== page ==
Share-alike (NCSA) license. That means the spells can be republished on the Web or in a Book of Shadows without having to seek special permission from the author or a publisher.
“I encourage it,” she said. “In fact, I want other practitioners to modify my spells to fit their needs and situation. Under the Creative Commons license I’ve chosen, the spells I’ve written can be republished in their modified form, as well.”
You can buy the book on Lulu.com and begin open-source spell casting right away.Comments Off
Enrico Casarosa, a story artist at Pixar and creator of “SketchCrawl,” recently posted some thoughts about Creative Commons on his personal blog, capping his entry with the statement “Why not share ideas?”. Casarosa’s SketchCrawl encourages artists and non-artists alike to draw/paint/sketch continuously for an entire day, simply for the purpose of pushing one’s creative boundaries and love of drawing.
As more people are made aware of CC’s ideas (Casarosa was present at a talk by CC’s CEO Lawrence Lessig) the breadth of CC’s worth growths exponentially. It is fascinating to observe the value different groups and individuals see in CC licensing.Comments Off
Superblogger Rober Scoble recently took a ton of photos of famous people at the World Economic Forum in Davos, Switzerland and released the photos into the public domain, along with all of his other photos posted on Flickr. (Note that Flickr’s most liberal license option is CC Attribution, so that’s what he’s chosen there.)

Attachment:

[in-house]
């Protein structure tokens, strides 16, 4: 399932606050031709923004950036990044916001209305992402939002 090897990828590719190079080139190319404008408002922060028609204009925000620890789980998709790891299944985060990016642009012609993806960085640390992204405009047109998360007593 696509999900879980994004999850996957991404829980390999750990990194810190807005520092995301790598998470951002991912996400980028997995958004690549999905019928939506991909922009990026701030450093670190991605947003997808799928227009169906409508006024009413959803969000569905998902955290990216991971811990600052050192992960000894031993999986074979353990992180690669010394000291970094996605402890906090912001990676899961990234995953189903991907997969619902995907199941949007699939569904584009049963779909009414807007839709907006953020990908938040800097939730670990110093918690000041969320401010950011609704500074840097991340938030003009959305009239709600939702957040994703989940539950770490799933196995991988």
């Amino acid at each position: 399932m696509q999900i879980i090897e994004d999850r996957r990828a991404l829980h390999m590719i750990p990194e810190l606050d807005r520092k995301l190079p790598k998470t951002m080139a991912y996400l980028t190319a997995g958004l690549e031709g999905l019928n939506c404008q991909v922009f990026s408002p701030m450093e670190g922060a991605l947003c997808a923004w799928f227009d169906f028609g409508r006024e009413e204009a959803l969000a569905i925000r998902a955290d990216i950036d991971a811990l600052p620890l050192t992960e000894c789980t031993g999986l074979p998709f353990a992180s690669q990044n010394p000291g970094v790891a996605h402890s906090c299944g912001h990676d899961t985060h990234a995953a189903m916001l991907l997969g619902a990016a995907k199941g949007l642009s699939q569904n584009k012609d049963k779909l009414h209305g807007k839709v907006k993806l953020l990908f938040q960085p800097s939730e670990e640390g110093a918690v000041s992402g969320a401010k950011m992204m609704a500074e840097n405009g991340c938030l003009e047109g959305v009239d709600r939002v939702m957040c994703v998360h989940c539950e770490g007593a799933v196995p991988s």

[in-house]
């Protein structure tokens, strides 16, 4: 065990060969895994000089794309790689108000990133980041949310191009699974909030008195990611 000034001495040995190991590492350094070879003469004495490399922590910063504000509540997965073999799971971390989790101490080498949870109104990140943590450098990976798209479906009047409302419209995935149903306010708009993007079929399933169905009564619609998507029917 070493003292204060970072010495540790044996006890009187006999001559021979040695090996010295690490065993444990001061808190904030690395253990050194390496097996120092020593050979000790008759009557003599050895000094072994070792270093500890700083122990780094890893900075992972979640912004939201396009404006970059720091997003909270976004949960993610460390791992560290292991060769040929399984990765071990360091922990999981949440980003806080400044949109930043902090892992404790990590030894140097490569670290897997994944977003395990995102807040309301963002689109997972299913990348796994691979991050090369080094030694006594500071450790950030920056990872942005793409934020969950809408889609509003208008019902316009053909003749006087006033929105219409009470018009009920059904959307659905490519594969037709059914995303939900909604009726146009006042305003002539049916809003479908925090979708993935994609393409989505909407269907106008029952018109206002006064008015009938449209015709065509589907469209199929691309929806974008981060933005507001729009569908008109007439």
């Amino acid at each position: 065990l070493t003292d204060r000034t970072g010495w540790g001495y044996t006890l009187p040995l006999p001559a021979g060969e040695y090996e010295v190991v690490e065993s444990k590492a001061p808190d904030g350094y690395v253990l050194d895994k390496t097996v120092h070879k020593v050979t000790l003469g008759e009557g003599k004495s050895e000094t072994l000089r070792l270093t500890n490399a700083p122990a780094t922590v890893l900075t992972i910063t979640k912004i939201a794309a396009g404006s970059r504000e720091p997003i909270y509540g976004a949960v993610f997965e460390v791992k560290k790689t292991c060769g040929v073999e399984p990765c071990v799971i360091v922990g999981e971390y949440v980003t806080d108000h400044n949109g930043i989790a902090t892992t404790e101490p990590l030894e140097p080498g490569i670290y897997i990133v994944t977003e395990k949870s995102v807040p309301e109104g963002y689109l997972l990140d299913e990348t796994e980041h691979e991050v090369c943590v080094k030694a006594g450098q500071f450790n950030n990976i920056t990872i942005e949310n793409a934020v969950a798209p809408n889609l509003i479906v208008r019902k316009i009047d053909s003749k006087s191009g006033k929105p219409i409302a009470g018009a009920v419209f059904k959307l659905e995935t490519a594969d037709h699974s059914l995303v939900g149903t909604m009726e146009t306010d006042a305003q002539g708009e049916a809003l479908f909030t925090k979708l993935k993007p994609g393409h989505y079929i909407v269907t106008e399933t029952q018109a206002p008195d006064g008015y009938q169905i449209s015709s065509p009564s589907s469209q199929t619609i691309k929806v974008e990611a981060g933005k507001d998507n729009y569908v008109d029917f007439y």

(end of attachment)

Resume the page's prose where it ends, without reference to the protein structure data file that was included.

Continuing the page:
Of course the photos immediately started being used in Wikipedia articles.
Lawrence Lessig at Stanford’s Memorial Auditorium / photo by Robert Scoble / Public Domain
One interesting thing about the proposal is the funding and licensing model, which the image below explains well. This model has been discussed many times but little tried.Comments Off
Wikitravel Press announced its first printed guidebooks, Wikitravel Chicago and Wikitravel Singapore. Like the Wikitravel site, the books are licensed under CC Attribution-ShareAlike, allowing sharing and adaption, including commercial uses.
Taking collaboratively created material to print is another landmark for the Wikitravel community, and another commercial success for Wikitravel’s founders, who sold the site to Internet Brands in 2006 and subsequently launched Wikitravel Press (they have an agreement with Internet Brands to use the Wikitravel name in this independent business).
Wikitravel Press titles look like normal guidebooks rather than printouts of related wiki articles, but they aren’t stale tomes either — they’re updated every month and printed to order. So while the businesses-built-on-liberal-licenses angle is cool, I think currency is another area in which Wikitravel Press will lead the travel guide pack. As someone who has printed out articles from Wikitravel and other online resources in lieu of buying travel books for a couple years (in spite of always ending up with a disorganized mess of papers by the end of a trip), I wouldn’t go back to the convenient packaging of a book unless it were nearly as up to date as the web.Comments Off